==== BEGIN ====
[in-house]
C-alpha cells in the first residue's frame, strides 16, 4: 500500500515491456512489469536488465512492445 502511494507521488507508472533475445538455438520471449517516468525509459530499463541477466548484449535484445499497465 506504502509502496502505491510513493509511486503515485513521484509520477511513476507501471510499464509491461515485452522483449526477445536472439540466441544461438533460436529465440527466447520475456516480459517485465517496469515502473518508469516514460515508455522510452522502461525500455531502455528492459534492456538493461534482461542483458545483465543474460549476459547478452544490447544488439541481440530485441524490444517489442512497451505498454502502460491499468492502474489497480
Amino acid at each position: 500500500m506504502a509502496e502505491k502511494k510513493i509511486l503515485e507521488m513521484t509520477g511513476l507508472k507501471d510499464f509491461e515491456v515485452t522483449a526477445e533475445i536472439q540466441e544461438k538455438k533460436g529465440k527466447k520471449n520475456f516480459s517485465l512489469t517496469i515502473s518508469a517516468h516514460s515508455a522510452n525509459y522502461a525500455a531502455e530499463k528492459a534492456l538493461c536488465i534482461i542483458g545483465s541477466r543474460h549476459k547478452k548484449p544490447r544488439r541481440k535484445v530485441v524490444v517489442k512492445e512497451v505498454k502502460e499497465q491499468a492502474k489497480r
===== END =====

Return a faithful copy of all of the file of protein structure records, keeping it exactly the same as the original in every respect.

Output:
[in-house]
C-alpha cells in the first residue's frame, strides 16, 4: 500500500515491456512489469536488465512492445 502511494507521488507508472533475445538455438520471449517516468525509459530499463541477466548484449535484445499497465 506504502509502496502505491510513493509511486503515485513521484509520477511513476507501471510499464509491461515485452522483449526477445536472439540466441544461438533460436529465440527466447520475456516480459517485465517496469515502473518508469516514460515508455522510452522502461525500455531502455528492459534492456538493461534482461542483458545483465543474460549476459547478452544490447544488439541481440530485441524490444517489442512497451505498454502502460491499468492502474489497480
Amino acid at each position: 500500500m506504502a509502496e502505491k502511494k510513493i509511486l503515485e507521488m513521484t509520477g511513476l507508472k507501471d510499464f509491461e515491456v515485452t522483449a526477445e533475445i536472439q540466441e544461438k538455438k533460436g529465440k527466447k520471449n520475456f516480459s517485465l512489469t517496469i515502473s518508469a517516468h516514460s515508455a522510452n525509459y522502461a525500455a531502455e530499463k528492459a534492456l538493461c536488465i534482461i542483458g545483465s541477466r543474460h549476459k547478452k548484449p544490447r544488439r541481440k535484445v530485441v524490444v517489442k512492445e512497451v505498454k502502460e499497465q491499468a492502474k489497480r